“There are two ways to see Hawai’i,” a friend once told me. “One, you get off the plane, strip down to your bathing suit in your hotel room and spend a week down at the pool, reading well-written contemporary trash that has absolutely nothing to do with Hawai’i. Two, explore these amazing islands and learn from the Hawaiian people.”
For 40 years, I’ve worked diligently on number two. Surprisingly to some, perhaps, I’ve found O’ahu-with Honolulu a virtual metropolis of 900,000 residents-in some ways the most interesting of the Sandwich Islands.
“This is where you find the real Hawai’i,” an old friend, Joyce Matsumoto, once said to me. “Waikiki is where you really find the Aloha spirit,” insisted a young, well-traveled mainlander who’s been to Hawai’i often.
When Hawaiians talk about the Aloha spirit they really mean it; they’re proud of their friendliness toward the hordes of tourists, though you might expect them to be a bit cranky, since the U.S. grabbed this lovely necklace of green islands from them.
Capt. James Cook visited in 1778 (and died there), naming the archipelago the Sandwich Islands in honor of Great Britain’s Earl of Sandwich. But the name didn’t stick, nor did the English claim.
As it is, Hawai’i-2,400 miles across the Pacific from Santa Barbara-seems exotic enough. On one visit, getting off an American Airlines jet in Honolulu, I jokingly asked my wife Sue if we should exchange money. “Yes,” she agreed, fooled momentarily by the long plane ride and the tropical splendor we’d glimpsed from the plane as we glided in.
Anyone wanting to get a look at more Hawaiiana than can be seen in a hotel lobby should head for Honolulu’s world-famous Bishop Museum. It’s jammed with thousands of relics, including the collection of Hawaiian aristocrat Bernice Pauahi Bishop, the great-granddaughter and last descendant of King Kamehameha I.
As for hotels, Sue and I are restless types and like to try out various ones, dropping our bags at different doors in order to compare. The Halekulani, smack in the middle of Waikiki, is hands-down the top hotel in O’ahu, perhaps in all the islands. We were welcomed by ex-Santa Barbaran Janis Clapoff, Halekulani general manager and former managing partner at the San Ysidro Ranch and GM at the Simpson House Inn here in town.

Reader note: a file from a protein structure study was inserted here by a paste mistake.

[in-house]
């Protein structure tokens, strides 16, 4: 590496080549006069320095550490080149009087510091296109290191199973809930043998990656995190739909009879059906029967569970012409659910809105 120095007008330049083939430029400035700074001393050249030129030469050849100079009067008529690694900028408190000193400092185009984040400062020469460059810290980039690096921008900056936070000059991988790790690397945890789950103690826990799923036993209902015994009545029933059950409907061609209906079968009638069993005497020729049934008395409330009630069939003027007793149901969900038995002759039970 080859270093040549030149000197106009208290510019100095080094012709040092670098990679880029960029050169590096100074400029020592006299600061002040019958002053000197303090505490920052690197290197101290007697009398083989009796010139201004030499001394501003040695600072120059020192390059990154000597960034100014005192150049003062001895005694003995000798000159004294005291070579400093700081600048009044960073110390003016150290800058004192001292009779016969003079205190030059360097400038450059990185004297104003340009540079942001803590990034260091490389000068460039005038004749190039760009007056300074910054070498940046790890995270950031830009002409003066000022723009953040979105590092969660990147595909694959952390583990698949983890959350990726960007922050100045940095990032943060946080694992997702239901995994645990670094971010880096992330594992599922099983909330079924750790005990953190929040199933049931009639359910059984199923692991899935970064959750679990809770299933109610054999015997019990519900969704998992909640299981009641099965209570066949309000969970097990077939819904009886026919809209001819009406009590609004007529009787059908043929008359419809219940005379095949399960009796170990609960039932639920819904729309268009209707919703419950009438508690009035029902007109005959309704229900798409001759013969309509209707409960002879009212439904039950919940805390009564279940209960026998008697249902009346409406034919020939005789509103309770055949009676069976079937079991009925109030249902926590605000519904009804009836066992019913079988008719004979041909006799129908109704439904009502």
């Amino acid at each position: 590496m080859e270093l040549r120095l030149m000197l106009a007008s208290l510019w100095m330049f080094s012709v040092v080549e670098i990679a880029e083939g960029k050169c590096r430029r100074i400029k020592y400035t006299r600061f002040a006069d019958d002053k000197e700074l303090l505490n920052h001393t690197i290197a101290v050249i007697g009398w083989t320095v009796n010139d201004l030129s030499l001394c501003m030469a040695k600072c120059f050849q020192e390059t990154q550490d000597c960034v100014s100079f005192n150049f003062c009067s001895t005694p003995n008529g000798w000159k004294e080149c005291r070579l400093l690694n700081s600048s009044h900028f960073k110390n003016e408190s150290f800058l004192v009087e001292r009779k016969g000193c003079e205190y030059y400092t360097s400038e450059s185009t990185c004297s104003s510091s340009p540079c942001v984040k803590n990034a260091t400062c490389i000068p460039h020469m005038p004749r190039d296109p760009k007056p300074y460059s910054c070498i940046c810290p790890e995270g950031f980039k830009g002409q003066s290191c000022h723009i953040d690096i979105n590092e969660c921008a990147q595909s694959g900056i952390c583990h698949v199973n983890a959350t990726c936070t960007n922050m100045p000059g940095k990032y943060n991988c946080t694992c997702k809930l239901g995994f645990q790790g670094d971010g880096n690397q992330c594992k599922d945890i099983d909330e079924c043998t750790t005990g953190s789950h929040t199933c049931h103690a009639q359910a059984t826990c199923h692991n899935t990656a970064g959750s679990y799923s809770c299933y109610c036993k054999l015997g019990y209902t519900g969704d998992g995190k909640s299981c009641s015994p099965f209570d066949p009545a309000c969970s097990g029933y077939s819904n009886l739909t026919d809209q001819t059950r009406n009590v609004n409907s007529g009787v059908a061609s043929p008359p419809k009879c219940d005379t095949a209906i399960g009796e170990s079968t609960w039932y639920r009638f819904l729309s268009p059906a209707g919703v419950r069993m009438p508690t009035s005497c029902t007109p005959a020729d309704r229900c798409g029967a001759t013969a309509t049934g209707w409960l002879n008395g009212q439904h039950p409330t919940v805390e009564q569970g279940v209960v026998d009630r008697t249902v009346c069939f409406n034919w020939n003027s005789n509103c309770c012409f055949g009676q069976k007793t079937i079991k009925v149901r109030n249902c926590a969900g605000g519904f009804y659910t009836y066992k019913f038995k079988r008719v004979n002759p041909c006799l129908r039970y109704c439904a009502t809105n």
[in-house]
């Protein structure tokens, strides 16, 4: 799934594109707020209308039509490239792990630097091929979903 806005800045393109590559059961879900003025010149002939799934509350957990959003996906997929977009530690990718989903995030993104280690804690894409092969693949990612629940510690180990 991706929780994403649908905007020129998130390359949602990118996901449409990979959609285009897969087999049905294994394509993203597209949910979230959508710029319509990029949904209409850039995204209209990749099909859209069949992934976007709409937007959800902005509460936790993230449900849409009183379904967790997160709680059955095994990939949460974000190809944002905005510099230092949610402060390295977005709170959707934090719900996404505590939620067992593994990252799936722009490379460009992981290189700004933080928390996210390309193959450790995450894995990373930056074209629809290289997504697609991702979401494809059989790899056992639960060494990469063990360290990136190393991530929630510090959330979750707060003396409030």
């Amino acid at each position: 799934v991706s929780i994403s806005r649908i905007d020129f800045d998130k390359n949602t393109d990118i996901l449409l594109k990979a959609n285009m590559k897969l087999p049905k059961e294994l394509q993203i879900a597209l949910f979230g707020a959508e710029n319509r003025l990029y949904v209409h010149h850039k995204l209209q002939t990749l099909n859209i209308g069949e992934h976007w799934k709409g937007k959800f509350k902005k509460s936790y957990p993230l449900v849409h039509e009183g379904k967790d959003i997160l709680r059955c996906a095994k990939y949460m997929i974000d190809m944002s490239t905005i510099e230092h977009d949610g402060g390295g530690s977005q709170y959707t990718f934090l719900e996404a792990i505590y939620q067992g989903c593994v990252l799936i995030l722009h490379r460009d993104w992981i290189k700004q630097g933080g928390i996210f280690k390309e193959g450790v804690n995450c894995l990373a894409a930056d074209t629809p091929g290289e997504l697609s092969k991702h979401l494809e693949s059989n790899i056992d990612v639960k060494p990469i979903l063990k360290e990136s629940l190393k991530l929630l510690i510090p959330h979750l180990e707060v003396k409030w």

The ocean lapped at the sandy beach below our room and we could gaze down from the balcony at sunset at a quartet performing soft Hawaiian favorites while a graceful hula dancer swayed. From the Halekulani, it’s a short stroll down the beach for a splashy outrigger ride.
Next stop was in the swank Kahala neighborhood, where one of our favorites, the Kahala, sits on a wide stretch of beach, and guests can frolic with dolphins in the pool. Here you’re away from the hustle and bustle of Waikiki, but a hotel shuttle bus makes frequent trips to and from town and to a nearby shopping mall.
By then we were ready for Action City-the 3,386-room Hilton Hawaiian Village. On 22 acres, you can find more than 90 shops and boutiques, five pools, nightly entertainment, and 20 restaurants. And bars and lounges. The Blue Hawaiian drink was invented here, they say.